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The pageloader component is the core of many of the performance tests that we run via Talos and otherwise, including Tp3, Tsvg, Tgfx, and others.

The core of the test captures the amount of time between when a page load is requested (that is, when loadURI is called on the content element) and when the 'load' event is fired on the content. Additionally, the harness can also time page render times separately.


If you have a build with --enable-tests, the pageloader component is built and installed by default; no further building is needed. Otherwise, read on.

The net result of the build are three files in the dist directory:

  • dist/bin/components/tp-cmdline.js
  • dist/bin/chrome/pageloader.jar
  • dist/bin/chrome/pageloader.manifest

For an easy install in an existing firefox build (even a binary build such as a nightly), grab the pageloader and reftest files from here, and unzip in the dist/bin directory. The files will get placed into the components or chrome dirs as appropriate.

If you wish to examine or modify the pageloader, the code lives in mozilla/layout/tools/pageloader. You can either manually run make inside that directory in your objdir.


The pageloader is driven by a manifest file and a set of command line flags. Running ./firefox -help shows the pageloader options, all of which start with "-tp". If these aren't present, then the pageloader components are not available or correctly installed.

-tp file

Required. file contains the manifest of pages to test; see below for more information.

-tpcycles n

Default: 5. Loop through the selected pages from the manifest n times.

-tpfilter regexp

Optional. Only include pages from the manifest that match regexp.

-tpstart n

Optional. Start on the nth entry in the manifest.

-tpend n

Optional. End on the n<i>th entry in the manifest.

-tpformat <i>f1,f2,...</i>

Default: js. Display results in the given formats. Supported formats are <i>text,tinderbox,js. See below for samples of each format.


Run tests within the full browser chrome. Without this flag, pages are loaded in a plain toplevel window, without any additional browser functionality enabled.


Run the render benchmark for each page in the manifest, along with timing page load. This will time how long it takes to redraw each page once it's already been loaded, and is most useful for measuring rendering speed.

-tpwidth width, -tpheight height

Run the tests in a window of width x height. Default: 1024x768.


Force the browser into offline mode while running tests, to ensure that no network connections are created.


Dump the last loaded page to the console as the test progresses.

-tptimeout n

Default: none. Maximum amount of time to wait for a page to load, in milliseconds; if the page takes longer than this to load, abort.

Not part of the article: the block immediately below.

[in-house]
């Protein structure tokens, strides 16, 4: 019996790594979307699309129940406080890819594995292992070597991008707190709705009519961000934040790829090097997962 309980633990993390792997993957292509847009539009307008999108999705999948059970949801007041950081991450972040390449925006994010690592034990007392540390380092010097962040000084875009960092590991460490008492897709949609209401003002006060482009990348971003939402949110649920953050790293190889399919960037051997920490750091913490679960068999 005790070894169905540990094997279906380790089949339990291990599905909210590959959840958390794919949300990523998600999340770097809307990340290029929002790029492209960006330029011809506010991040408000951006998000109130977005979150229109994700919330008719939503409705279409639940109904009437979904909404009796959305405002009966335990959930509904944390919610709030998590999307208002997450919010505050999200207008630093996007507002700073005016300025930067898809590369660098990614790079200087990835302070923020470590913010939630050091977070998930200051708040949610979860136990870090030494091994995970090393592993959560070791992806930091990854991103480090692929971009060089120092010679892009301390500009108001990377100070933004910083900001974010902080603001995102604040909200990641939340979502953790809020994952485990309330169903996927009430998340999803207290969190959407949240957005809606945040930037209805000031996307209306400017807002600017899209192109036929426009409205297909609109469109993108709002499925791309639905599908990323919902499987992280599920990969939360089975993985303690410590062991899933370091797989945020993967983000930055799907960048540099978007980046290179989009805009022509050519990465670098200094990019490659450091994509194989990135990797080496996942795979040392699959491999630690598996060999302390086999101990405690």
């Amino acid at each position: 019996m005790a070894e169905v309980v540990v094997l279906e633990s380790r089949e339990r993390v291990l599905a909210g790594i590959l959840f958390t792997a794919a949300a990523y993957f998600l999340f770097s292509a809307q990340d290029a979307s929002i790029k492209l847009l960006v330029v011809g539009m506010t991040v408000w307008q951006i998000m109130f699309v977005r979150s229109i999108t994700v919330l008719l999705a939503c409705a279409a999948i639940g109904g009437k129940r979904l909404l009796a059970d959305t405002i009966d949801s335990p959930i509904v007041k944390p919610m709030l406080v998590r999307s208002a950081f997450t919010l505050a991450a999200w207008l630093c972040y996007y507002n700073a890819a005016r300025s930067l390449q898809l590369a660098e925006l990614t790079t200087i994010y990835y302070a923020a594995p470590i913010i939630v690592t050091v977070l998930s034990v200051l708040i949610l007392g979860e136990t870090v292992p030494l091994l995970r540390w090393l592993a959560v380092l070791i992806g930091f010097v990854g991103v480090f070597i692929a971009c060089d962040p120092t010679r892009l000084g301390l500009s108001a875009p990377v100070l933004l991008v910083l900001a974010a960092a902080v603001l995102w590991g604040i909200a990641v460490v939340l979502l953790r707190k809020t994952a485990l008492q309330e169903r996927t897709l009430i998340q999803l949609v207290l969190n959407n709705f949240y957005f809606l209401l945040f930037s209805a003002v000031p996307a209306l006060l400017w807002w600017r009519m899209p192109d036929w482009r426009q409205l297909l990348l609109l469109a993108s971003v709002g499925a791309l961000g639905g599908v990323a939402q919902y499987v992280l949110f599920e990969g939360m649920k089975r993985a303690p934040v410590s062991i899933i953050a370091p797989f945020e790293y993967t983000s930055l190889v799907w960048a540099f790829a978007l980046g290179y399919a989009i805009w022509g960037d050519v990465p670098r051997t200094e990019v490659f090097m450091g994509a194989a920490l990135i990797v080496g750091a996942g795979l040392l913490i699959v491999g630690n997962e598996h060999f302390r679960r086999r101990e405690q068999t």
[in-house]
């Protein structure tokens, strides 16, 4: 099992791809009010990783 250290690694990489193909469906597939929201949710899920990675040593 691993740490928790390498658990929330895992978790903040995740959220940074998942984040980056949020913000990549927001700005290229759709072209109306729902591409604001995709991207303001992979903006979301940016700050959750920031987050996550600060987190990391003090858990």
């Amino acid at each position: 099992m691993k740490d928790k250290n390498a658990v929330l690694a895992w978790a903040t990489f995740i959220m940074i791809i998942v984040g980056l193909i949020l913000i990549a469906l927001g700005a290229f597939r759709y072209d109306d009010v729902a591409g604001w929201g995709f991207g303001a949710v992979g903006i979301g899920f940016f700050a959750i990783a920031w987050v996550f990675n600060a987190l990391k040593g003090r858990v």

Don't force cycle collection between each pageload. If this isn't done, pageload times can be skewed due to cycle collection kicking in while a page is loading. In normal browsing usage, CC is done during times when the user is idle.

The Manifest File

The manifest file is a simple text file with instructions on which URLs to load. Whitespace and other special characters in URLs must be %-escaped. Comments begin with #, and blank lines are ignored.

URLs are listed one per line, in the order that they should be loaded.

Tests may do their own timing, instead of relying on the automatic timing by the test harness. If a URL line starts with a "%", the test does its own timing. Such a test should call "tpRecordTime" in their JS and pass the number of milliseconds the test took.

Additionally, an include directive may be called to include another manifest.

Example manifest:

# This is a comment

# Load

# Load sometest.html in the same location as the manifest

# Load gfxtest.html in the same location as the manifest,
# and indicate that it will do its own timing
% gfxtest.html

# Then include morepages.manifest
include morepages.manifest

Note that to obtain stable numbers, it is generally best to set up a local http server with cached versions of all content that is to be loaded. However, measuring live http sites over the internet can be useful, as is using local files using file:///.

Output Formats

Four different output formats are supported by the pageloader harness, and one or more can be given as arguments to the -tpformat flag. Output is printed using the javascript dump() command; as such, the profile in use must have the "browser.dom.window.dump.enabled" pref set to true to see any output.


Human-readable format. Example:

    Page                                     mean  stdd   min   max raw
  0         89     2    85   315 315,90,85,88,91
  1            342     5   336   938 938,336,347,338,346
  2       55     5    49   113 113,56,52,49,61
  3         46     3    43   951 951,43,44,44,51
Cycle collection: 1070


Mostly-JSON-like format; useful for automated tools. Example:

({page:"", value:88.5, stddev:2.29128784747792}),
({page:"", value:341.75, stddev:4.815340071064556}),
({page:"", value:54.5, stddev:4.5}),
({page:"", value:45.5, stddev:3.2015621187164243}),


Legacy tinderbox reporting format. Example:


Example Commandlines

./firefox -P test -no-remote -tp pages.manifest -tpcycles 5 -tpoffline

Run using the "test" profile, without trying to contact an already running firefox (-no-remote). Read URLs from pages.manifest, run 5 cycles, and work offline.

./firefox -P test -no-remote -tp pages.manifest -tpstart 5 -tpend 10 -tprender -tpformat text -tpnoisy

Run pages 5..10 from pages.manifest, run the render benchmark after each pageload, and print the results as text. Also print each URL as it's loaded.

Bugs and Patches

Any bugs or patches should be submitted to the Testing:General component.